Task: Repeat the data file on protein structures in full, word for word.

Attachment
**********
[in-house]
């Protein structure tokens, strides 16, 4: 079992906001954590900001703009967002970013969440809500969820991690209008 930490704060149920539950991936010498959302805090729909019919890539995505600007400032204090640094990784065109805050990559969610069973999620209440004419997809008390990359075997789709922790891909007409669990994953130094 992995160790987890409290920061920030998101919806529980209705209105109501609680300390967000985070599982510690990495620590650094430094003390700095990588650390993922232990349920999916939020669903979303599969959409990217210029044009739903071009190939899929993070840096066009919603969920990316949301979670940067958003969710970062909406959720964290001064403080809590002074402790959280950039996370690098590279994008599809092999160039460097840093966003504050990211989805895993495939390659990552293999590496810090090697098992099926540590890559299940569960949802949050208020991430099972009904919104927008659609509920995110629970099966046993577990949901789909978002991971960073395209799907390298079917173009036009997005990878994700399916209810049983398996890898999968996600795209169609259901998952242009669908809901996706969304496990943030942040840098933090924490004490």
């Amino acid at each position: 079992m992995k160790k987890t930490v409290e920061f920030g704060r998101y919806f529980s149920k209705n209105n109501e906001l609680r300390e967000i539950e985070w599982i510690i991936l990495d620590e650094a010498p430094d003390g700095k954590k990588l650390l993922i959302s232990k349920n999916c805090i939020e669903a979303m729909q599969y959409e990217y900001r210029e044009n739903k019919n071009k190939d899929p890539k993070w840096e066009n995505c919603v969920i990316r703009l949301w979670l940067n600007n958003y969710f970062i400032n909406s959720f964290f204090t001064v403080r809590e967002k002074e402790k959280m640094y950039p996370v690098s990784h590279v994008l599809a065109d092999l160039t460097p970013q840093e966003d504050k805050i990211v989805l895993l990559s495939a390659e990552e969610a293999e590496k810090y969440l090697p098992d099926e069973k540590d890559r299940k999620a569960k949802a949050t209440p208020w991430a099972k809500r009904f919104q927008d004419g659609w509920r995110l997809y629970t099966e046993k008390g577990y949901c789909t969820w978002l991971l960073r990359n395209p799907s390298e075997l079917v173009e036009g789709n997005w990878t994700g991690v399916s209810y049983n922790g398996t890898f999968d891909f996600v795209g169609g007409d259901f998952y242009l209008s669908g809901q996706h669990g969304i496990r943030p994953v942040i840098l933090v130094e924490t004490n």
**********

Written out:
[in-house]
């Protein structure tokens, strides 16, 4: 079992906001954590900001703009967002970013969440809500969820991690209008 930490704060149920539950991936010498959302805090729909019919890539995505600007400032204090640094990784065109805050990559969610069973999620209440004419997809008390990359075997789709922790891909007409669990994953130094 992995160790987890409290920061920030998101919806529980209705209105109501609680300390967000985070599982510690990495620590650094430094003390700095990588650390993922232990349920999916939020669903979303599969959409990217210029044009739903071009190939899929993070840096066009919603969920990316949301979670940067958003969710970062909406959720964290001064403080809590002074402790959280950039996370690098590279994008599809092999160039460097840093966003504050990211989805895993495939390659990552293999590496810090090697098992099926540590890559299940569960949802949050208020991430099972009904919104927008659609509920995110629970099966046993577990949901789909978002991971960073395209799907390298079917173009036009997005990878994700399916209810049983398996890898999968996600795209169609259901998952242009669908809901996706969304496990943030942040840098933090924490004490």
């Amino acid at each position: 079992m992995k160790k987890t930490v409290e920061f920030g704060r998101y919806f529980s149920k209705n209105n109501e906001l609680r300390e967000i539950e985070w599982i510690i991936l990495d620590e650094a010498p430094d003390g700095k954590k990588l650390l993922i959302s232990k349920n999916c805090i939020e669903a979303m729909q599969y959409e990217y900001r210029e044009n739903k019919n071009k190939d899929p890539k993070w840096e066009n995505c919603v969920i990316r703009l949301w979670l940067n600007n958003y969710f970062i400032n909406s959720f964290f204090t001064v403080r809590e967002k002074e402790k959280m640094y950039p996370v690098s990784h590279v994008l599809a065109d092999l160039t460097p970013q840093e966003d504050k805050i990211v989805l895993l990559s495939a390659e990552e969610a293999e590496k810090y969440l090697p098992d099926e069973k540590d890559r299940k999620a569960k949802a949050t209440p208020w991430a099972k809500r009904f919104q927008d004419g659609w509920r995110l997809y629970t099966e046993k008390g577990y949901c789909t969820w978002l991971l960073r990359n395209p799907s390298e075997l079917v173009e036009g789709n997005w990878t994700g991690v399916s209810y049983n922790g398996t890898f999968d891909f996600v795209g169609g007409d259901f998952y242009l209008s669908g809901q996706h669990g969304i496990r943030p994953v942040i840098l933090v130094e924490t004490n």